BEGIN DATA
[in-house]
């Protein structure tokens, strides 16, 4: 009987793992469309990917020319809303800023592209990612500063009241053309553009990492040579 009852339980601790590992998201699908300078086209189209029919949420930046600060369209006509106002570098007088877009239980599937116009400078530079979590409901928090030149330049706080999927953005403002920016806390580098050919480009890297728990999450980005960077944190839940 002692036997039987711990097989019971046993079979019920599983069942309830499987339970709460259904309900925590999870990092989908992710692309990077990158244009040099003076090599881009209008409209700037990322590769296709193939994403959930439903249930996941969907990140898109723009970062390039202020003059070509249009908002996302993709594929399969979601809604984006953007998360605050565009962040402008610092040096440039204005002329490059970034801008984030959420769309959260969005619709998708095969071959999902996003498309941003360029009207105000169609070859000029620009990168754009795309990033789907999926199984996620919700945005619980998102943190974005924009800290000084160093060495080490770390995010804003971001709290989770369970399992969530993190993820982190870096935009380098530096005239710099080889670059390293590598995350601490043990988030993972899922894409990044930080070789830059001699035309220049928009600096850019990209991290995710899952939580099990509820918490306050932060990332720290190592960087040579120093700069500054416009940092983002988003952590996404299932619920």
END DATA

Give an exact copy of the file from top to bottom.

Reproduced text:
[in-house]
């Protein structure tokens, strides 16, 4: 009987793992469309990917020319809303800023592209990612500063009241053309553009990492040579 009852339980601790590992998201699908300078086209189209029919949420930046600060369209006509106002570098007088877009239980599937116009400078530079979590409901928090030149330049706080999927953005403002920016806390580098050919480009890297728990999450980005960077944190839940 002692036997039987711990097989019971046993079979019920599983069942309830499987339970709460259904309900925590999870990092989908992710692309990077990158244009040099003076090599881009209008409209700037990322590769296709193939994403959930439903249930996941969907990140898109723009970062390039202020003059070509249009908002996302993709594929399969979601809604984006953007998360605050565009962040402008610092040096440039204005002329490059970034801008984030959420769309959260969005619709998708095969071959999902996003498309941003360029009207105000169609070859000029620009990168754009795309990033789907999926199984996620919700945005619980998102943190974005924009800290000084160093060495080490770390995010804003971001709290989770369970399992969530993190993820982190870096935009380098530096005239710099080889670059390293590598995350601490043990988030993972899922894409990044930080070789830059001699035309220049928009600096850019990209991290995710899952939580099990509820918490306050932060990332720290190592960087040579120093700069500054416009940092983002988003952590996404299932619920």